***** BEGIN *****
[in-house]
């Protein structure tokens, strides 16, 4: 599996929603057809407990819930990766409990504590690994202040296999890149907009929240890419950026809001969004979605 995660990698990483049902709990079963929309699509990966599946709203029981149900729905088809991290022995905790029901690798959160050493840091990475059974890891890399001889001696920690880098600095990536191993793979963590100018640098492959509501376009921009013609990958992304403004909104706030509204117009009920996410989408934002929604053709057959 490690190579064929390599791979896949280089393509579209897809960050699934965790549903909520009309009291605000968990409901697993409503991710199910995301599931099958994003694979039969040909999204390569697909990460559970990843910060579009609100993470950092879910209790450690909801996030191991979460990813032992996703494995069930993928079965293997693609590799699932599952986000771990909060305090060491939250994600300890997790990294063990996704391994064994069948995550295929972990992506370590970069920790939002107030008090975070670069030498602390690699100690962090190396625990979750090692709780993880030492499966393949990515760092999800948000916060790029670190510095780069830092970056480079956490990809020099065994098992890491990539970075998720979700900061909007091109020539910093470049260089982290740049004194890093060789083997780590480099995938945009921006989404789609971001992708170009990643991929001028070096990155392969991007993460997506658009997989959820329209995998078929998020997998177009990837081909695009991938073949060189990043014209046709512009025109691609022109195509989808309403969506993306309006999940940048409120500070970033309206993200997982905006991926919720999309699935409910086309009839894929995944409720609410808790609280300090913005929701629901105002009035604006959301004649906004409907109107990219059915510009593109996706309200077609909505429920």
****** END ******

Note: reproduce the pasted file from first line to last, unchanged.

[in-house]
């Protein structure tokens, strides 16, 4: 599996929603057809407990819930990766409990504590690994202040296999890149907009929240890419950026809001969004979605 995660990698990483049902709990079963929309699509990966599946709203029981149900729905088809991290022995905790029901690798959160050493840091990475059974890891890399001889001696920690880098600095990536191993793979963590100018640098492959509501376009921009013609990958992304403004909104706030509204117009009920996410989408934002929604053709057959 490690190579064929390599791979896949280089393509579209897809960050699934965790549903909520009309009291605000968990409901697993409503991710199910995301599931099958994003694979039969040909999204390569697909990460559970990843910060579009609100993470950092879910209790450690909801996030191991979460990813032992996703494995069930993928079965293997693609590799699932599952986000771990909060305090060491939250994600300890997790990294063990996704391994064994069948995550295929972990992506370590970069920790939002107030008090975070670069030498602390690699100690962090190396625990979750090692709780993880030492499966393949990515760092999800948000916060790029670190510095780069830092970056480079956490990809020099065994098992890491990539970075998720979700900061909007091109020539910093470049260089982290740049004194890093060789083997780590480099995938945009921006989404789609971001992708170009990643991929001028070096990155392969991007993460997506658009997989959820329209995998078929998020997998177009990837081909695009991938073949060189990043014209046709512009025109691609022109195509989808309403969506993306309006999940940048409120500070970033309206993200997982905006991926919720999309699935409910086309009839894929995944409720609410808790609280300090913005929701629901105002009035604006959301004649906004409907109107990219059915510009593109996706309200077609909505429920």